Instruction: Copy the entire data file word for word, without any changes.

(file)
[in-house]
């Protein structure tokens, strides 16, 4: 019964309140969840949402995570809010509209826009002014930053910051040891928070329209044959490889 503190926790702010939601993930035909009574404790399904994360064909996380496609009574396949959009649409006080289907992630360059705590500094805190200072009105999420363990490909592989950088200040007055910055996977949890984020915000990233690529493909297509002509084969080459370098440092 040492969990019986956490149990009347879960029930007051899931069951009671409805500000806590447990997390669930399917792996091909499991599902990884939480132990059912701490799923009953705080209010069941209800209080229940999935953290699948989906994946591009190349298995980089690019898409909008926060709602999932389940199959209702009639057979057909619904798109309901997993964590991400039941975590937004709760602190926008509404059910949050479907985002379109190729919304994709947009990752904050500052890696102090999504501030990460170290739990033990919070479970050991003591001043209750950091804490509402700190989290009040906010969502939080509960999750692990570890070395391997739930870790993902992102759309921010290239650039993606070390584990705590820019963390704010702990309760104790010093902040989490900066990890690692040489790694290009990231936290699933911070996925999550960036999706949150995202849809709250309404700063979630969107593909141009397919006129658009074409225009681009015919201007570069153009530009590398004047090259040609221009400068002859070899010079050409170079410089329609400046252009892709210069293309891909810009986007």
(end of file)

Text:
[in-house]
């Protein structure tokens, strides 16, 4: 019964309140969840949402995570809010509209826009002014930053910051040891928070329209044959490889 503190926790702010939601993930035909009574404790399904994360064909996380496609009574396949959009649409006080289907992630360059705590500094805190200072009105999420363990490909592989950088200040007055910055996977949890984020915000990233690529493909297509002509084969080459370098440092 040492969990019986956490149990009347879960029930007051899931069951009671409805500000806590447990997390669930399917792996091909499991599902990884939480132990059912701490799923009953705080209010069941209800209080229940999935953290699948989906994946591009190349298995980089690019898409909008926060709602999932389940199959209702009639057979057909619904798109309901997993964590991400039941975590937004709760602190926008509404059910949050479907985002379109190729919304994709947009990752904050500052890696102090999504501030990460170290739990033990919070479970050991003591001043209750950091804490509402700190989290009040906010969502939080509960999750692990570890070395391997739930870790993902992102759309921010290239650039993606070390584990705590820019963390704010702990309760104790010093902040989490900066990890690692040489790694290009990231936290699933911070996925999550960036999706949150995202849809709250309404700063979630969107593909141009397919006129658009074409225009681009015919201007570069153009530009590398004047090259040609221009400068002859070899010079050409170079410089329609400046252009892709210069293309891909810009986007």